Just a few days ago, I was showing Anna something online.
We were using her laptop, and as I verbally walked her through what to do, I continually stopped her to insist that she start using the keyboard more fluently.
By learning the keyboard shortcuts on a Mac, along with the simple actions one can do with the keyboard alone instead of going back and forth from the keys to the trackpad or mouse, a lot of time and energy is saved. Everything becomes more efficient.
At one point, Anna asked me how I’d learned all these shortcuts, such as switching between tabs in a browser (Control + Tab), closing a tab (Command + W), and two-finger tapping to open menus instead of right-clicking.
I told her it was a combination of looking up the shortcuts, then consciously forcing myself to use them, then doing so so often that I can now do them unconsciously, without thinking.
I actually had to look at my Mac keyboard to make sure the combinations I listed above were correct, because I no longer need to think about them to use them.
It made me think about how antsy I get when I see someone using a computer one slow movement at a time, from trackpad to keyboard and using none of the shortcuts that work on every computer.
I could teach a class on that.
A few weeks ago, I was talking to a friend about listening to podcasts.
I told him how I’m able to catch up listening to podcasts that have extensive backlogs (say, for example, that there are 100 episodes of a show that I just heard about and I want to catch up to the latest material) by simply listening to shows on 1.5 or 2X speed.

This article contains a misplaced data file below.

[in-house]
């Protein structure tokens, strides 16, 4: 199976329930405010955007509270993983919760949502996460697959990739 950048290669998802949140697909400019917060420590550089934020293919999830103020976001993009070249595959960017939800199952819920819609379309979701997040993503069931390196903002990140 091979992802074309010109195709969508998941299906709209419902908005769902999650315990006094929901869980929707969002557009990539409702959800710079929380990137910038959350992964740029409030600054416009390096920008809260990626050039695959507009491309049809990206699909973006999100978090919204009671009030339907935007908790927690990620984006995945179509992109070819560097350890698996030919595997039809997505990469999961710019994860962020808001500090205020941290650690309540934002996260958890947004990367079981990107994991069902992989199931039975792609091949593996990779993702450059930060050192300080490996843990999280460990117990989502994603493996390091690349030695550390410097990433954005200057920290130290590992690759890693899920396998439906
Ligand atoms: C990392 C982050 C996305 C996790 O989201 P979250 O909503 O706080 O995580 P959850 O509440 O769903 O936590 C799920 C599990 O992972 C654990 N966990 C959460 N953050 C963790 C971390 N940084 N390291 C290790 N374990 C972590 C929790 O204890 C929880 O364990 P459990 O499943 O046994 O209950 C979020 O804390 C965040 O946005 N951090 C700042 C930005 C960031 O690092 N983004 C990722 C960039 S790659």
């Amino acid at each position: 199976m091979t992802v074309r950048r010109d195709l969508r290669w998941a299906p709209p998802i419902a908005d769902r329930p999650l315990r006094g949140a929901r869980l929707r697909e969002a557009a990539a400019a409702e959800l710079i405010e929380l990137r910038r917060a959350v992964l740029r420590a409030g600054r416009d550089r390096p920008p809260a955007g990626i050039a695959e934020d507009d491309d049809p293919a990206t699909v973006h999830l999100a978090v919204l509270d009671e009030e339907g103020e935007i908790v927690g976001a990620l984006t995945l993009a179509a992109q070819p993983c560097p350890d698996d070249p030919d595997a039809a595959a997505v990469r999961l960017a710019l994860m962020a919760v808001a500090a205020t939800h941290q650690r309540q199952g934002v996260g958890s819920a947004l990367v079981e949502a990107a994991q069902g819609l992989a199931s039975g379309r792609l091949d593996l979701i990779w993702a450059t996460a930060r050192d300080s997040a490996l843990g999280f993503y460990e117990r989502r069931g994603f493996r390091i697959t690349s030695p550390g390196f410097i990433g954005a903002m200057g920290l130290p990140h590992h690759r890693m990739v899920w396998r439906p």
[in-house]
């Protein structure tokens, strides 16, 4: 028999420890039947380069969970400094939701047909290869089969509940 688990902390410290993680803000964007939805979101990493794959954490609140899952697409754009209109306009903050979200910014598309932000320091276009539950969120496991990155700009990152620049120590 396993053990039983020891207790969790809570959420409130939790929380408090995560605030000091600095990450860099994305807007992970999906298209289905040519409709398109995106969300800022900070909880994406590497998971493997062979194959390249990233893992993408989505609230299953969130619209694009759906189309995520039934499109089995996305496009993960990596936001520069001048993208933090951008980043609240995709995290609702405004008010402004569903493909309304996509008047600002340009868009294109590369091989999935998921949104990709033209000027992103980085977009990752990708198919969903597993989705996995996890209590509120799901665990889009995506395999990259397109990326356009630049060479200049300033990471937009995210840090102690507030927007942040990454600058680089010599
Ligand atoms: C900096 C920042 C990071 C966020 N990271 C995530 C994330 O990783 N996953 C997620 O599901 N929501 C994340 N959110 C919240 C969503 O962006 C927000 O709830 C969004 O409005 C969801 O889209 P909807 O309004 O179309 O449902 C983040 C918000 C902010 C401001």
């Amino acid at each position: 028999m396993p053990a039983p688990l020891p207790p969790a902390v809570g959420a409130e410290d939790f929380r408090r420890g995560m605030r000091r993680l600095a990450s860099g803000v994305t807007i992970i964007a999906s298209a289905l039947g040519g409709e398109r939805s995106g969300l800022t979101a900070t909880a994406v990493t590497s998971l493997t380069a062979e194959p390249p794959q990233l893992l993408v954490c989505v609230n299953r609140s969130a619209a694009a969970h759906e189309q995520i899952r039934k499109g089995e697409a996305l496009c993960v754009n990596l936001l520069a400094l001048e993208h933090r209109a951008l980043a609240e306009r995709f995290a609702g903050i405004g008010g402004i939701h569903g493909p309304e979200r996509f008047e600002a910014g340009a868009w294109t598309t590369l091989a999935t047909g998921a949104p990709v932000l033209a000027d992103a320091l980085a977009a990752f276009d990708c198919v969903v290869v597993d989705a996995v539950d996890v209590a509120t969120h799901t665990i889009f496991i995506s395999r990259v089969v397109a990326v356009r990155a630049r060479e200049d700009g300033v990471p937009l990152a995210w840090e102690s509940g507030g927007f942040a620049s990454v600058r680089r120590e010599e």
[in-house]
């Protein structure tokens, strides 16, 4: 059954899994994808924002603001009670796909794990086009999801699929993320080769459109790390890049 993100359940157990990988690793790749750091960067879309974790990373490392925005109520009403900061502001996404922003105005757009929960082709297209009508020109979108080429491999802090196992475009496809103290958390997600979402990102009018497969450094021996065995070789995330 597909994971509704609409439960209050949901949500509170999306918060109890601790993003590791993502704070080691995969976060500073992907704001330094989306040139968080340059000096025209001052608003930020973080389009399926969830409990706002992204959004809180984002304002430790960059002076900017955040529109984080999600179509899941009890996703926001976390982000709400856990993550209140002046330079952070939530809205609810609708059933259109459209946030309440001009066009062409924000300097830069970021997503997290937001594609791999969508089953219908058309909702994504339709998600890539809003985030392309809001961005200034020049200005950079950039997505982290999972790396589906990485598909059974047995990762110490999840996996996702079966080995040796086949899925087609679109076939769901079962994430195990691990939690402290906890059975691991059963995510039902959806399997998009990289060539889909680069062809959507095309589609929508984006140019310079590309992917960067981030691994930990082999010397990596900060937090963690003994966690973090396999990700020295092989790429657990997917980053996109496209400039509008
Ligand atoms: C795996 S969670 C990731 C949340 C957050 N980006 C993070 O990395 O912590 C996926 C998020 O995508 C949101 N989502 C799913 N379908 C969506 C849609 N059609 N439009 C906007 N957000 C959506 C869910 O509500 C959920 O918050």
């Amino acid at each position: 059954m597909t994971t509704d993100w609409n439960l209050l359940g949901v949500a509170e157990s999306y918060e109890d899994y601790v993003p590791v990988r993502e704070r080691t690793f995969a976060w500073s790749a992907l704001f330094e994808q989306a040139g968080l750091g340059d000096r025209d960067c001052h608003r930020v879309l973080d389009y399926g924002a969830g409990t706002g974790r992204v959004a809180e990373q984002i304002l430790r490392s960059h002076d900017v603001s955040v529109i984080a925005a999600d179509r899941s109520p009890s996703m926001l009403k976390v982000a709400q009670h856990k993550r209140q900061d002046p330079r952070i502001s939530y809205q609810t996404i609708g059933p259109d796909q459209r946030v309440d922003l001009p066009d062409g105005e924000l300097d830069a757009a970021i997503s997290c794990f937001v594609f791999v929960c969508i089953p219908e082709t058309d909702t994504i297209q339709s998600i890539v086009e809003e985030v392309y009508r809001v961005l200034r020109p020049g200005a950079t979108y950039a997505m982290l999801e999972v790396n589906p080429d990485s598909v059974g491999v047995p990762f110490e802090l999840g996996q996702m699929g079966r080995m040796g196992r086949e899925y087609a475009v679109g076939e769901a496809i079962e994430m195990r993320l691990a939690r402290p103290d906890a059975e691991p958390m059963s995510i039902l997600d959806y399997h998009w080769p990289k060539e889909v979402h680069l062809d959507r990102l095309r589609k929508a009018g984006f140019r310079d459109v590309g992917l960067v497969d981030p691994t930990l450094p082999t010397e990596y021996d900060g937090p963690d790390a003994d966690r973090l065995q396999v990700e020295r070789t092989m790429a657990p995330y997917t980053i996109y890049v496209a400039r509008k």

I told him that as a native English speaker listening to a fellow native English speaker, he’d have no problem following the sped-up dialogue.
He said he’d never thought of doing that.
He was the second person that week who’d told me the same.
Being an expert isn’t about writing books or giving speeches or your social media follower count. It’s none of that.
Being an expert is about you talking to an audience of people who know less than you on a subject. To them, you’re an expert.Being an expert is about you talking to an audience of people who know less than you on a subject. To them, you’re an expert. Click To Tweet
Being an expert is relative. You could be the smartest person in one room, and the dumbest in another.
So be an expert in the first room, and a student in the second. What you learn in the second room, turn around and teach it in the first room.So be an expert in the first room, and a student in the second. What you learn in the second room, turn around and teach it in the first room. Click To Tweet
Repeat. There, you have an expert business.
If you know it, and someone else does not, and they want to know it, you can help.
And there’s value in that. Don’t discredit yourself.
What skill do you know really well that’s so normal to you as to seem “basic”? Who could you teach it to? Reply and let me know — I read all responses.
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#252: The Difference Between Knowledge and Learning
#1383: Knowledge Is Not A Race!
#1111: Knowledge Entrepreneurs: Remove Yourself From The Equation
#1101: Codification Of Your Knowledge
#1010: How To Build Your Personal Brand On Commodities Like Information and Knowledge
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